Top future-proof job skills Psychology Students need

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Having a psychology background typically prepares you for some theory, research methods, statistics, counseling, and community welfare. At least most bachelor’s degrees in psychology offer these. When you get to the master’s level either from the arts, science, or interdisciplinary approach, you begin to specialize. You would then acquire core competency skills like using psychometric tests, structured counseling, conducting research, contextual thinking, the scientific method, report writing, case presentation, problem formulation, etc. These won’t necessarily give you practical skills to use on the job.

Half-jokingly, I say a psychologist is either listening, writing, reading, or talking. But for 2024 and the future, psychology career prospects demand so much more.

Reading, Writing, Listening, and Talking are abstract skills, and most doing well in psychology will develop these in some capacity. What more would you need as a psychology student in 2024 to be job-ready? If you are just interested in becoming a psychologist (doing your 12th, APs, or graduation), know this before you choose your path.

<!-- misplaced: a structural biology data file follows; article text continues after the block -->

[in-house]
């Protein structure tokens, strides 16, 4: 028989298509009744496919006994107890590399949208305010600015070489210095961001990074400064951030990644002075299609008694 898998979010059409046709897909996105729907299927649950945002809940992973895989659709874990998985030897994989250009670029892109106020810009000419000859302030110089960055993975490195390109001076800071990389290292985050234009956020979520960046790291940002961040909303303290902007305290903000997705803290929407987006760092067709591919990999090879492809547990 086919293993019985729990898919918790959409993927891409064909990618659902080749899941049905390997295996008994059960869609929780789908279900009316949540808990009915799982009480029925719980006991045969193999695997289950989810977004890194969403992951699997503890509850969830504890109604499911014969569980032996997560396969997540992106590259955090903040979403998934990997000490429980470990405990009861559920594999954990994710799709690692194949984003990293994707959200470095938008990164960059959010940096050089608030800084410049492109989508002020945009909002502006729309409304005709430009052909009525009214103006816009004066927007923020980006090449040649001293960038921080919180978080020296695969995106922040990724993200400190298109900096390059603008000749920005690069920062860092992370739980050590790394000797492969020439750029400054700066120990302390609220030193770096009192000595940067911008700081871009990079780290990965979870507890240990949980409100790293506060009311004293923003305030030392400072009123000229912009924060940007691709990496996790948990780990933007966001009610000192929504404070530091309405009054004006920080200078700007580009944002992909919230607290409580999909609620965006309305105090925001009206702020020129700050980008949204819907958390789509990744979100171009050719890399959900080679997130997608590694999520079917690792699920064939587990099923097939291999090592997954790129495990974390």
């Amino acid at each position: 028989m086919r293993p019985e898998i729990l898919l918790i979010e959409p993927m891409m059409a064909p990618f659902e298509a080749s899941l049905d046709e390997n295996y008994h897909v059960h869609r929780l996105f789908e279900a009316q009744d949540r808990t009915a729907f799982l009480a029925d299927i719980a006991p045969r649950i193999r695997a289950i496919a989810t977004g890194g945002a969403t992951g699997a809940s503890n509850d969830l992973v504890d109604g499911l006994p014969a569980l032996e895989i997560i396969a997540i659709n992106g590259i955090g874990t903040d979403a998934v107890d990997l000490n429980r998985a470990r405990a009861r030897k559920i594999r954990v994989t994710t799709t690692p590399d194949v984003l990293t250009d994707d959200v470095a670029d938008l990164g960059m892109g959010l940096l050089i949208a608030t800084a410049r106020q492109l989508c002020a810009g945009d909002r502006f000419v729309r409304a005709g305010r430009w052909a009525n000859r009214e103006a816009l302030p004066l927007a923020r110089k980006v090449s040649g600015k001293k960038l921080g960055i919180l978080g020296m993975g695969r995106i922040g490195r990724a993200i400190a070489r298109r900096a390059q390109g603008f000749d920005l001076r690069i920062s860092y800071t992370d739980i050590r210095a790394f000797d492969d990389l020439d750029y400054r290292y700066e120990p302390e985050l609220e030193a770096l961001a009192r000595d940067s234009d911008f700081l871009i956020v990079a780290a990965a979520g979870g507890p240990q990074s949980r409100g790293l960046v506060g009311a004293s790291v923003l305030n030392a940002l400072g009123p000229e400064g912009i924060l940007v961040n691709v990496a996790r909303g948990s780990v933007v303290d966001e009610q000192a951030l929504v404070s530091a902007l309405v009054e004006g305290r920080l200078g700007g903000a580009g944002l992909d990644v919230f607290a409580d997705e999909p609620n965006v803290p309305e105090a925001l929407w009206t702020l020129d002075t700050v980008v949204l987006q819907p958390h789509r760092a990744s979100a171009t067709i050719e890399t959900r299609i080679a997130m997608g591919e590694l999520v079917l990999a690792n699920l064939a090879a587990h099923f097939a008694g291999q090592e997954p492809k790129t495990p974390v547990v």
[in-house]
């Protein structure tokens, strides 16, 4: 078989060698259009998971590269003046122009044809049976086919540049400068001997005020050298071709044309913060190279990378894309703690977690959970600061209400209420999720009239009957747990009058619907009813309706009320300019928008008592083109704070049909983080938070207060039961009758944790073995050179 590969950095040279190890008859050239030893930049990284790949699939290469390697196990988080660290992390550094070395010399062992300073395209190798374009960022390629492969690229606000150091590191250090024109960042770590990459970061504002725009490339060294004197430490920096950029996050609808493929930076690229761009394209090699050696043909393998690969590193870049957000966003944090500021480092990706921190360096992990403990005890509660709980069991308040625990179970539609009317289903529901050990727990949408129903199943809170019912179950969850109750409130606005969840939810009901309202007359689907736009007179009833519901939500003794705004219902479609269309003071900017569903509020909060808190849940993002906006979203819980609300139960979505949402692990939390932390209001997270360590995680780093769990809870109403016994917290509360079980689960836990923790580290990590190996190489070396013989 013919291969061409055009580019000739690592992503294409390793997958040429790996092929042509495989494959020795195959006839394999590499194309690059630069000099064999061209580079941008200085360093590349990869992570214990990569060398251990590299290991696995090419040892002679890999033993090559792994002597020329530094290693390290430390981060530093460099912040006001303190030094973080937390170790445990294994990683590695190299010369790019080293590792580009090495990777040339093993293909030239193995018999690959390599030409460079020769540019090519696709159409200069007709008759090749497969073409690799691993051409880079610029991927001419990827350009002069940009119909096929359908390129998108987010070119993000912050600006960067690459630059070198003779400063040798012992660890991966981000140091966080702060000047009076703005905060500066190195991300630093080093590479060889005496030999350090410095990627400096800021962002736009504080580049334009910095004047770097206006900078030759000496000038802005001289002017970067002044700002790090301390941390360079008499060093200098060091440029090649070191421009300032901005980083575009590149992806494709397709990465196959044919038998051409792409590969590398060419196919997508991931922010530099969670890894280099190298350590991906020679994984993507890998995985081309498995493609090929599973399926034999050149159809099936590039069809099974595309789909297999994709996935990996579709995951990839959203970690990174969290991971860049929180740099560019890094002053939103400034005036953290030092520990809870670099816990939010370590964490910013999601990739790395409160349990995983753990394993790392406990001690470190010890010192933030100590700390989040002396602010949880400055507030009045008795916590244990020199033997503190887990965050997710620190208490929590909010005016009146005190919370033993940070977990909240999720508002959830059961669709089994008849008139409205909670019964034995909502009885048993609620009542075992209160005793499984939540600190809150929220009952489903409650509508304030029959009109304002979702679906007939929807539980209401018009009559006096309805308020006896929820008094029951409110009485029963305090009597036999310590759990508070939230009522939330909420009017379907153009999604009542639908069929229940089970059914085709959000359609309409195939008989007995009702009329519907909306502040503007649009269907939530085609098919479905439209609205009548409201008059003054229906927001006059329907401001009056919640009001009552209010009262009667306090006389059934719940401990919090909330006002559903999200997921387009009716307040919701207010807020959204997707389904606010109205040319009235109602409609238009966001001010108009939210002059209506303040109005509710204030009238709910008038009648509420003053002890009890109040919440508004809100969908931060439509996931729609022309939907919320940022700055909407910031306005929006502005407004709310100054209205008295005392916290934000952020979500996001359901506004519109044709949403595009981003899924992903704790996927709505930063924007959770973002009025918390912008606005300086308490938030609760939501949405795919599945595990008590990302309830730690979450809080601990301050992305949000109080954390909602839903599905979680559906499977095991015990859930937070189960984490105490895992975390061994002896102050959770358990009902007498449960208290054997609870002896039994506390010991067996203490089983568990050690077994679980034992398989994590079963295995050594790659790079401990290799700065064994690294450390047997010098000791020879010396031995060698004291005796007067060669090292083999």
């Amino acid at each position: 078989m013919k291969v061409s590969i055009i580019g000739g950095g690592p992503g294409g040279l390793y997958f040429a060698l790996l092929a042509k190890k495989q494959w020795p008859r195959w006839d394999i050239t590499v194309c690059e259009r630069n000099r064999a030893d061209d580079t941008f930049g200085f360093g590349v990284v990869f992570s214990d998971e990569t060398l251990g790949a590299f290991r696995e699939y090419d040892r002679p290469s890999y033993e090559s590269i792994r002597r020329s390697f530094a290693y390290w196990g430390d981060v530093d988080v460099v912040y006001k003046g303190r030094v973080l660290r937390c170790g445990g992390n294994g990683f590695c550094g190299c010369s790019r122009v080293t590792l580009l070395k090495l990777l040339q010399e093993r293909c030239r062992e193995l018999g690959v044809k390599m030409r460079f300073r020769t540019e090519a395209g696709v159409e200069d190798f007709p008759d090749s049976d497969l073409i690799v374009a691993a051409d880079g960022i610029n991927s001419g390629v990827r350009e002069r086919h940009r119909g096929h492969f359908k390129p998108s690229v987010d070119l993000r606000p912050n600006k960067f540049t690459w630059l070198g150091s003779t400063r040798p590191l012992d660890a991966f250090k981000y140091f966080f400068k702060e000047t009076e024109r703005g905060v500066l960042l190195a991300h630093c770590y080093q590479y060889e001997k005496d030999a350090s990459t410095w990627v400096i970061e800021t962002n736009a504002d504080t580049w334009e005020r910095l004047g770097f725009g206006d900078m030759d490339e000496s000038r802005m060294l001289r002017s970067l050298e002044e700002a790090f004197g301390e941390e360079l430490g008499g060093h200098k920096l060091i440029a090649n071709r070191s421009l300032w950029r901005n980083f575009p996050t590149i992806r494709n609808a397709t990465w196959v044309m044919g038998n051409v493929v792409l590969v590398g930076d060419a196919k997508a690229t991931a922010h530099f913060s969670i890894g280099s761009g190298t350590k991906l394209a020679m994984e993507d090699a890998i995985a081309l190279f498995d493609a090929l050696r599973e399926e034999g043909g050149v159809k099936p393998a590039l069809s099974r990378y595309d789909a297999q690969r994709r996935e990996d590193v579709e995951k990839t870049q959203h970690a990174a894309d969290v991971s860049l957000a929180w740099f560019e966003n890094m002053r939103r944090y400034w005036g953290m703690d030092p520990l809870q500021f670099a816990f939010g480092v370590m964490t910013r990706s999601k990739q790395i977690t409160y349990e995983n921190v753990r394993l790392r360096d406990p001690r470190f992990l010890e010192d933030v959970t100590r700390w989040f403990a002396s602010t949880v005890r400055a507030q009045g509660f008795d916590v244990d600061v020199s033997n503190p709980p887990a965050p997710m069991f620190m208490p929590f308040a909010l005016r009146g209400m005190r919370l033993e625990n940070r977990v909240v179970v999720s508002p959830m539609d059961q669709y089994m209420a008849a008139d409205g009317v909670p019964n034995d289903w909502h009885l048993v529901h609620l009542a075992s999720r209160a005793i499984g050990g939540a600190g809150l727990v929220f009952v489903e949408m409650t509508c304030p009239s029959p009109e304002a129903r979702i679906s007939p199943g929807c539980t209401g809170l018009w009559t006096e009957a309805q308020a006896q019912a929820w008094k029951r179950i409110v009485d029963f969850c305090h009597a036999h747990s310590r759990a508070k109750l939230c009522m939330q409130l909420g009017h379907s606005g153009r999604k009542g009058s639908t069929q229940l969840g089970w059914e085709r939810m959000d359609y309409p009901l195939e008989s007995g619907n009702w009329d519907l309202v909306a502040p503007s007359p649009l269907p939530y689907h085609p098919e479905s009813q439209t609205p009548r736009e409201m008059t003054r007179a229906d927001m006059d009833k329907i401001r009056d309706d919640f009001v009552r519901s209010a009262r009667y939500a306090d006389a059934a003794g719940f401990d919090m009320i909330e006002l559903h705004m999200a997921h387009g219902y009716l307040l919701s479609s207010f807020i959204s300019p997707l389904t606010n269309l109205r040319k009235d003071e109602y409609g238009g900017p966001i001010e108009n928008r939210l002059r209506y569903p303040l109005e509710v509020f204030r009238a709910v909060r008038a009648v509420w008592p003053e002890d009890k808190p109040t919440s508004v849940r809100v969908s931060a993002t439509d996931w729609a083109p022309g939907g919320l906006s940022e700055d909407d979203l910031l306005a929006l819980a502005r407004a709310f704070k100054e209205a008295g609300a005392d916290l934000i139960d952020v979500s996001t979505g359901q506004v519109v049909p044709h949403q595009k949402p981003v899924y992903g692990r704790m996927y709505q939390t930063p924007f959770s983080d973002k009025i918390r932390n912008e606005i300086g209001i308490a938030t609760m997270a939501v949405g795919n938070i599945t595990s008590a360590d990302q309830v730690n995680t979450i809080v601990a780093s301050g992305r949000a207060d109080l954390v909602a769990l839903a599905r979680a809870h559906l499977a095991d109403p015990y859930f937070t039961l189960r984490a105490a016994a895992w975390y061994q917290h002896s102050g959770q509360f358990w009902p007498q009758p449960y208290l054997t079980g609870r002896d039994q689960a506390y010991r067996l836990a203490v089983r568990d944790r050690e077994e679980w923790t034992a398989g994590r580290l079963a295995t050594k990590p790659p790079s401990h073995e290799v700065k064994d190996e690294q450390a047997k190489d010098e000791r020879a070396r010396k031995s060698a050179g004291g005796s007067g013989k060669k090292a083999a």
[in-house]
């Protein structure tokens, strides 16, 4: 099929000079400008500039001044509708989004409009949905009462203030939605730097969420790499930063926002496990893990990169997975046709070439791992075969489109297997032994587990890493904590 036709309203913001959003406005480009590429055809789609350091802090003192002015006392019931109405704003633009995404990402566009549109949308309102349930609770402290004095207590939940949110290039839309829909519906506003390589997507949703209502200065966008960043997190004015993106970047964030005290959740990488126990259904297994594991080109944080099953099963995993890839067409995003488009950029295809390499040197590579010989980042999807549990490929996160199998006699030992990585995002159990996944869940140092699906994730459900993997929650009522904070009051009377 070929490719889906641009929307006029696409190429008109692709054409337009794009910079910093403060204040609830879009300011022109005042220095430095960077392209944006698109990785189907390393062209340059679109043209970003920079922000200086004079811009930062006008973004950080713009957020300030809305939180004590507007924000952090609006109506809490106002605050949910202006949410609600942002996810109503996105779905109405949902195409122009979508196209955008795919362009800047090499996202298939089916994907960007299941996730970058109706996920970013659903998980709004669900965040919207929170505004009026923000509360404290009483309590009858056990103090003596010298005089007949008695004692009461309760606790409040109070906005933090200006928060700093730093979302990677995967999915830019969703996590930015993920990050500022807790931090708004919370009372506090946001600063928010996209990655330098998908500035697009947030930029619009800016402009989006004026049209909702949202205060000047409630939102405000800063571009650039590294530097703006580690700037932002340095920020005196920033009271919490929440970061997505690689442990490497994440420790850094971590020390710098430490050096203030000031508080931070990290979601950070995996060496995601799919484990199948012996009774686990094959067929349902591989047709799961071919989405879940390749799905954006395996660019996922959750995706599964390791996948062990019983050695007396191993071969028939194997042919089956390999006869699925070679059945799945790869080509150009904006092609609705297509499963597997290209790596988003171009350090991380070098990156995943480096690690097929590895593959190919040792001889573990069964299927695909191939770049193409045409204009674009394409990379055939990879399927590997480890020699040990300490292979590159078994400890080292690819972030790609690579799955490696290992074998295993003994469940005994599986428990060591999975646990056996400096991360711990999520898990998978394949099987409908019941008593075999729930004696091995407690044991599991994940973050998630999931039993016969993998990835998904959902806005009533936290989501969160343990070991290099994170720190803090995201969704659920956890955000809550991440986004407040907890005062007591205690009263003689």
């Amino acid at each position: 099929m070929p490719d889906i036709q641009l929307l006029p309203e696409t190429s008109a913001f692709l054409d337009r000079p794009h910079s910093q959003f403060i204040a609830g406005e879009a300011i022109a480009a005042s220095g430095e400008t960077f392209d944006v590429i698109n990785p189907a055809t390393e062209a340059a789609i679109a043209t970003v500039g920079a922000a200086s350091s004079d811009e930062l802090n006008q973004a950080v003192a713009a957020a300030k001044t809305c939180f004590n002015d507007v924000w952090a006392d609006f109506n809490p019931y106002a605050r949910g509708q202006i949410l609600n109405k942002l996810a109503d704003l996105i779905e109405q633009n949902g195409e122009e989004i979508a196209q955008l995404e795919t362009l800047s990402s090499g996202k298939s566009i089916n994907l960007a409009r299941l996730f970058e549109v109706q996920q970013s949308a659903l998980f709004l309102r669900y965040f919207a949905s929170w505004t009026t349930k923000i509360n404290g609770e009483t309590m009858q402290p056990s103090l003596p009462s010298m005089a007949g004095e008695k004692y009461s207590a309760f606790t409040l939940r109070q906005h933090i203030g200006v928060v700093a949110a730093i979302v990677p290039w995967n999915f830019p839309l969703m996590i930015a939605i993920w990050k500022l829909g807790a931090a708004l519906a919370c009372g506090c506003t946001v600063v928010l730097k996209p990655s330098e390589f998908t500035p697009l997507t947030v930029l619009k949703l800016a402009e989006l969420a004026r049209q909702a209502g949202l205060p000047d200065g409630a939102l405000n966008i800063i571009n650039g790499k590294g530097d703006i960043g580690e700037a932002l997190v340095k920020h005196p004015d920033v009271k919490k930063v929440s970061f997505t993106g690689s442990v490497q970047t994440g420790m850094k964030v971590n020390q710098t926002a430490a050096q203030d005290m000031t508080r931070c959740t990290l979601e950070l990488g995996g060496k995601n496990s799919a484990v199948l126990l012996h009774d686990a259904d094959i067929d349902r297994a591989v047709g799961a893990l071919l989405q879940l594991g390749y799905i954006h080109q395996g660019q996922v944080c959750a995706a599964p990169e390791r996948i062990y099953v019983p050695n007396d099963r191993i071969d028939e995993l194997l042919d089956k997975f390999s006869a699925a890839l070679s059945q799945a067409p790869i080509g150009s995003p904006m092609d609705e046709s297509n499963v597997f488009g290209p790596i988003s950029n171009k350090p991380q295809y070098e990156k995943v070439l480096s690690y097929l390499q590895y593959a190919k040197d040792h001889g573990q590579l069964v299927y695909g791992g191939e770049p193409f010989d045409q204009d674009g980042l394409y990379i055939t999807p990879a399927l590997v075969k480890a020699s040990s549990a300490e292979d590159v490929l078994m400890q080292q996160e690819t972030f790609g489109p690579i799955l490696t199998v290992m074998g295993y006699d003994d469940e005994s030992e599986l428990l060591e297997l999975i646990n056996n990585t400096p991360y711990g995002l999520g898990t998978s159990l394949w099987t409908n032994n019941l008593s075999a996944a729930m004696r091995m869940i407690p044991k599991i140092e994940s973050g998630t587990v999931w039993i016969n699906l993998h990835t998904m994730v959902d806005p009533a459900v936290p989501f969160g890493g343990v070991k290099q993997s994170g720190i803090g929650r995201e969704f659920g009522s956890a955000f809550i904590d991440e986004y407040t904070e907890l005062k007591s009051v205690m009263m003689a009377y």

These skills give you 3 advantages:

  1. They are independent and entrepreneur-friendly skills because you spend less time paying others to use them while getting started. They are a DIY approach to building a business.
  2. They help you stand out compared to others in the job market when there are fewer open spots and high demand for all-round or wildcard employees. You can assist and collaborate more when you have skill diversity.
  3. Your actual job has 2 aspects: Vocational skills and Domain expertise. In most cases, your deliverables are based on vocational skills like making reports, setting up a website, writing a marketing email, etc. When you have both, you can do a better job and possibly improve your pay grade.

1. Artificial Intelligence tools

AI is in its classification and generative phase. For psychologists and most other professions, the generative aspect matters the most. Generative AI is an AI that helps you generate an output given some input (which is called a prompt). It usually takes the form of text, audio, code, and visual design.

I seriously say – the most valuable future cognitive skill is asking the right questions, not proving you have solutions. This skill is forced upon us because AI is getting really good at finding solutions.